I’ve handed out plenty of often unsolicited fashion, make up and hair advice to my female friends and relatives over the years. But over time, I’ve realized I have absolutely no idea what I’m talking about. Where does this sense of entitlement come from?

5 When we judge women’s faces and bodies

Someone recently reminded my of the time I needlessly called a famous woman an ‘ugly cow’ in my student newspaper column. Not only do I have no recollection of writing it, but I’ve no idea why I wrote it. It’s complete rubbish.

But I think I know why I thought I could – because I’m gay. It makes no sense now, and I’m sorry for saying it, because women are worth more than their looks.

These days, I’m never more flummoxed than when a gay man criticises a woman’s body. And it happens all the time. I once heard a gay friend dismiss Gaga’s Artpop years by saying ‘I’d rather have a nice figure to look at.’ Why the hell does her figure matter to us? Women get enough judgement of their bodies from straight men and at times, each other.

6 When we touch women’s bodies without permission

Now we’re getting into really murky territory. I’ve seen it happen on more than one occasion, and it’s so cringeworthy. A lack of sexual interest in a woman’s body does not give licence to grope, slap or touch it in an otherwise sexual way without consent. It’s potentially assault.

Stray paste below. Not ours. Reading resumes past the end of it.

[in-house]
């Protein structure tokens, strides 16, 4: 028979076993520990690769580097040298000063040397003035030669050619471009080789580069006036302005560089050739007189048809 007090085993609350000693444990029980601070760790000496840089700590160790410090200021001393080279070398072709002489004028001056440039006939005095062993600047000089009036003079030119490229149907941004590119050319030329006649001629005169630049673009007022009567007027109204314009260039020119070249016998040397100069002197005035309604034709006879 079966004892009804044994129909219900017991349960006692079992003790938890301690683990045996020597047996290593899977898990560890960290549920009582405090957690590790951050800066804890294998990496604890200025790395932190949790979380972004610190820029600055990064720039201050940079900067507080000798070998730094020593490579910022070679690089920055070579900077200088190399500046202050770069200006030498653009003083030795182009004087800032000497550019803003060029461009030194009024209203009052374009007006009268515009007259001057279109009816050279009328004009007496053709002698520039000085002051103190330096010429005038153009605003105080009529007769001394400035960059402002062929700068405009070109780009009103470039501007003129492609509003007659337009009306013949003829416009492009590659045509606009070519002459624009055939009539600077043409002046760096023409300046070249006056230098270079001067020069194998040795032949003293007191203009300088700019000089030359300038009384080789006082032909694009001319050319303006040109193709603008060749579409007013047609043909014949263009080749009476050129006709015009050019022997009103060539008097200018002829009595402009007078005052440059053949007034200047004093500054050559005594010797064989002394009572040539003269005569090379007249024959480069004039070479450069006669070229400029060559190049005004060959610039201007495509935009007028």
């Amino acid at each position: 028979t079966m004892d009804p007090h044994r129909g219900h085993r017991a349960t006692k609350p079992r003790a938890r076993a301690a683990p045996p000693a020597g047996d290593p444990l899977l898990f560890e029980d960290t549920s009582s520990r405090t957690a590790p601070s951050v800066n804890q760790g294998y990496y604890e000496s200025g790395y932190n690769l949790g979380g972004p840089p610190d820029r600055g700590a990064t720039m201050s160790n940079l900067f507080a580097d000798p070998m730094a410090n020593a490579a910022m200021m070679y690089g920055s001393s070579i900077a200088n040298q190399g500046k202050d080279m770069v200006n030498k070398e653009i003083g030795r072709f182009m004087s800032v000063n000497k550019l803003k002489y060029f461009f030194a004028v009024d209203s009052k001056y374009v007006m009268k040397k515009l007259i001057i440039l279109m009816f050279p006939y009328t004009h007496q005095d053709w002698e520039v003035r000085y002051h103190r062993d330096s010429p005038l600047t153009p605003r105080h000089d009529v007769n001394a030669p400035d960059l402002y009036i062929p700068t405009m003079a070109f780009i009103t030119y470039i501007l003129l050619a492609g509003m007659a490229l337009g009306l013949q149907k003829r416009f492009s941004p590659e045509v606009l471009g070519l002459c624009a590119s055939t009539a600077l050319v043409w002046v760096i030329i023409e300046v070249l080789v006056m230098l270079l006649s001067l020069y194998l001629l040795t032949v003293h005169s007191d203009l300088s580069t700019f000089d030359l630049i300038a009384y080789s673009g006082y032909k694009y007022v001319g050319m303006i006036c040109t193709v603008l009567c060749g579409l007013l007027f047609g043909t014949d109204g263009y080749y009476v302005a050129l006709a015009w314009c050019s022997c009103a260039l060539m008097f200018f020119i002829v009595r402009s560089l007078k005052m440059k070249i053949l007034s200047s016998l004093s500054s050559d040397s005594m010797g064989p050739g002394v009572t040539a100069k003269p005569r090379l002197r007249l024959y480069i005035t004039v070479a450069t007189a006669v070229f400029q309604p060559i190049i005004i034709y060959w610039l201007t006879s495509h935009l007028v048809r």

7 When we fail to get on board with women’s issues

Charmed actress Rose McGowan sparked a huge debate when she slammed gay men for their lack of interest in feminism in a 2014 interview, saying:. ‘I have heard nobody in the gay community, no gay males, standing up for women on any level.’

She added: ‘There is Sharia law active in Saudi Arabia, there’s a woman who’s about to be stoned – I have not heard [AIDS activist] Cleve Jones discuss her, and nor will he.

‘[…] When the equal pay act was shut down by Republicans in the Senate, not a single man mentioned that. I see now people who have basically fought for the right to stand on top of a float wearing an orange Speedo and take molly [MDMA].’ She’s since apologized for her words, but not her message. Does she have a point?

8 When we refuse to consider alternative views on drag

The suggestion that drag is inherently misogynistic is a hard pill to swallow, even for me. But it’s not without its critics. Some even compare it to racial or cultural appropriation, like blackface or yellowface.

Taking it on a case-by-case basis, there are definitely acts who paint cruel portraits of women, that emphasize rather than subvert society’s pressures. Why do the fat/grotesque queens act less confident? And why do the hot/sexy/’fishy’ ones act bitchy/dumb?

9 When we treat them like a cliche, i.e. a fag hag

Love it or loathe it, Will and Grace is back. I adored the show at the time, but queer culture ages in dog years. By today’s standards, the show’s early depiction of gay male-straight female friendship looks positively prehistoric. It’ll certainly be interesting to see how the dynamic between the core four characters has evolved in the writers’ eyes.

I’m less hot on this one, because my female friends are hugely important to me, and I know them well enough that we can make fun of the cliche (which goes both ways – ever heard of the expression ‘fag bangle’?).

But the myth that women – straight women, especially – need gay male friends is so patronising. So much so, a matchmaking website called ‘Every Girl Needs a Gay‘ popped up in 2015. It was roundly ridiculed and now no longer exists. Which, hopefully, is a sign of progress.